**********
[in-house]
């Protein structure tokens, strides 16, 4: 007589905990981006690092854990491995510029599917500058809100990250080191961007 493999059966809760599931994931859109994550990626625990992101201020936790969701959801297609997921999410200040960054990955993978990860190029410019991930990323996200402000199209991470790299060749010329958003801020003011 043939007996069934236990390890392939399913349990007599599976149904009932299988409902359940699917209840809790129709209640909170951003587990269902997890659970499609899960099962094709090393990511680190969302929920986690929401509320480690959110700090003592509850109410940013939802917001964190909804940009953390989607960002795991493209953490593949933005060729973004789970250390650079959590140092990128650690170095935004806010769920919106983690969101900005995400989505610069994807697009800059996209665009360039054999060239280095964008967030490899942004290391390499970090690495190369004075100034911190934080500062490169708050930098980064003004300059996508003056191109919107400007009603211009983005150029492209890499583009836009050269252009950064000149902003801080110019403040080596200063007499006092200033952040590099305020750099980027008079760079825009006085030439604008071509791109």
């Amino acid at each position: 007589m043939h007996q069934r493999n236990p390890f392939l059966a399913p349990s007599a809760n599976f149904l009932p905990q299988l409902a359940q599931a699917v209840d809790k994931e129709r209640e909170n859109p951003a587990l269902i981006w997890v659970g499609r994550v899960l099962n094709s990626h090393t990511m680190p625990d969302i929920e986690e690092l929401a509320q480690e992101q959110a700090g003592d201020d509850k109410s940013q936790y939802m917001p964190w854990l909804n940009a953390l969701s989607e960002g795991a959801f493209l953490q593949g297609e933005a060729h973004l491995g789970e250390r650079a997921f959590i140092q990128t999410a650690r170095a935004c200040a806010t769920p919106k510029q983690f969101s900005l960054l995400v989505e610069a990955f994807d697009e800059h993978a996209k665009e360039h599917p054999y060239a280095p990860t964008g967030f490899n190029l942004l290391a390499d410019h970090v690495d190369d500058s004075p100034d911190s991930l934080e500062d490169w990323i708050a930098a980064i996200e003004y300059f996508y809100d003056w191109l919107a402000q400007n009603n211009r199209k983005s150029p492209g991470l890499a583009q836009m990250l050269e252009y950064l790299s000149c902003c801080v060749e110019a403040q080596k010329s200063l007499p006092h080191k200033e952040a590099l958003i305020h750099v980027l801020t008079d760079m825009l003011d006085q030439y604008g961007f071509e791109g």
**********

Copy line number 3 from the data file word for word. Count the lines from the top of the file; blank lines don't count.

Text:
């Amino acid at each position: 007589m043939h007996q069934r493999n236990p390890f392939l059966a399913p349990s007599a809760n599976f149904l009932p905990q299988l409902a359940q599931a699917v209840d809790k994931e129709r209640e909170n859109p951003a587990l269902i981006w997890v659970g499609r994550v899960l099962n094709s990626h090393t990511m680190p625990d969302i929920e986690e690092l929401a509320q480690e992101q959110a700090g003592d201020d509850k109410s940013q936790y939802m917001p964190w854990l909804n940009a953390l969701s989607e960002g795991a959801f493209l953490q593949g297609e933005a060729h973004l491995g789970e250390r650079a997921f959590i140092q990128t999410a650690r170095a935004c200040a806010t769920p919106k510029q983690f969101s900005l960054l995400v989505e610069a990955f994807d697009e800059h993978a996209k665009e360039h599917p054999y060239a280095p990860t964008g967030f490899n190029l942004l290391a390499d410019h970090v690495d190369d500058s004075p100034d911190s991930l934080e500062d490169w990323i708050a930098a980064i996200e003004y300059f996508y809100d003056w191109l919107a402000q400007n009603n211009r199209k983005s150029p492209g991470l890499a583009q836009m990250l050269e252009y950064l790299s000149c902003c801080v060749e110019a403040q080596k010329s200063l007499p006092h080191k200033e952040a590099l958003i305020h750099v980027l801020t008079d760079m825009l003011d006085q030439y604008g961007f071509e791109g």